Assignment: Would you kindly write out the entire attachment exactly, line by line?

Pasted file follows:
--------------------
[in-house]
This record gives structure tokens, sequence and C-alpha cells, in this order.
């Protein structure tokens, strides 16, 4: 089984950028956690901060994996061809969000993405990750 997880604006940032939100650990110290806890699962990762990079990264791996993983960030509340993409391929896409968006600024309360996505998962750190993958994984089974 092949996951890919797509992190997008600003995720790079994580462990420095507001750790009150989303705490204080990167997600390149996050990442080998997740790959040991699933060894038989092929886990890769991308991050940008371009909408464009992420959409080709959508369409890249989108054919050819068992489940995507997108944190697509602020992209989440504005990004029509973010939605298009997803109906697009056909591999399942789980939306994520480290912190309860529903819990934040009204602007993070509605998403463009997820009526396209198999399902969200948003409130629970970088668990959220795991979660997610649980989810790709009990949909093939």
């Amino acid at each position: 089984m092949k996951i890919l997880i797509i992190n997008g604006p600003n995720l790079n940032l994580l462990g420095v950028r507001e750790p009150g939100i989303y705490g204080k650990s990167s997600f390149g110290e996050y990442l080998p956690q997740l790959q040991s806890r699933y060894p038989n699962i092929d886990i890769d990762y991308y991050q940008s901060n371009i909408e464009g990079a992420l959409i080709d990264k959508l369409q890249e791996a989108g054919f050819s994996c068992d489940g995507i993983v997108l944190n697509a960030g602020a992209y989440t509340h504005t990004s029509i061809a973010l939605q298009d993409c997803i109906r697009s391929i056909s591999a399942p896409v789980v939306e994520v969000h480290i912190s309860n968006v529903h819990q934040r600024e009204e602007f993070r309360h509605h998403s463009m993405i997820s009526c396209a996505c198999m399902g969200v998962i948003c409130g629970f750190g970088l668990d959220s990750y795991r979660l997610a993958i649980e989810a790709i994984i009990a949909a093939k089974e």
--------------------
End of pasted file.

[in-house]
This record gives structure tokens, sequence and C-alpha cells, in this order.
């Protein structure tokens, strides 16, 4: 089984950028956690901060994996061809969000993405990750 997880604006940032939100650990110290806890699962990762990079990264791996993983960030509340993409391929896409968006600024309360996505998962750190993958994984089974 092949996951890919797509992190997008600003995720790079994580462990420095507001750790009150989303705490204080990167997600390149996050990442080998997740790959040991699933060894038989092929886990890769991308991050940008371009909408464009992420959409080709959508369409890249989108054919050819068992489940995507997108944190697509602020992209989440504005990004029509973010939605298009997803109906697009056909591999399942789980939306994520480290912190309860529903819990934040009204602007993070509605998403463009997820009526396209198999399902969200948003409130629970970088668990959220795991979660997610649980989810790709009990949909093939």
């Amino acid at each position: 089984m092949k996951i890919l997880i797509i992190n997008g604006p600003n995720l790079n940032l994580l462990g420095v950028r507001e750790p009150g939100i989303y705490g204080k650990s990167s997600f390149g110290e996050y990442l080998p956690q997740l790959q040991s806890r699933y060894p038989n699962i092929d886990i890769d990762y991308y991050q940008s901060n371009i909408e464009g990079a992420l959409i080709d990264k959508l369409q890249e791996a989108g054919f050819s994996c068992d489940g995507i993983v997108l944190n697509a960030g602020a992209y989440t509340h504005t990004s029509i061809a973010l939605q298009d993409c997803i109906r697009s391929i056909s591999a399942p896409v789980v939306e994520v969000h480290i912190s309860n968006v529903h819990q934040r600024e009204e602007f993070r309360h509605h998403s463009m993405i997820s009526c396209a996505c198999m399902g969200v998962i948003c409130g629970f750190g970088l668990d959220s990750y795991r979660l997610a993958i649980e989810a790709i994984i009990a949909a093939k089974e």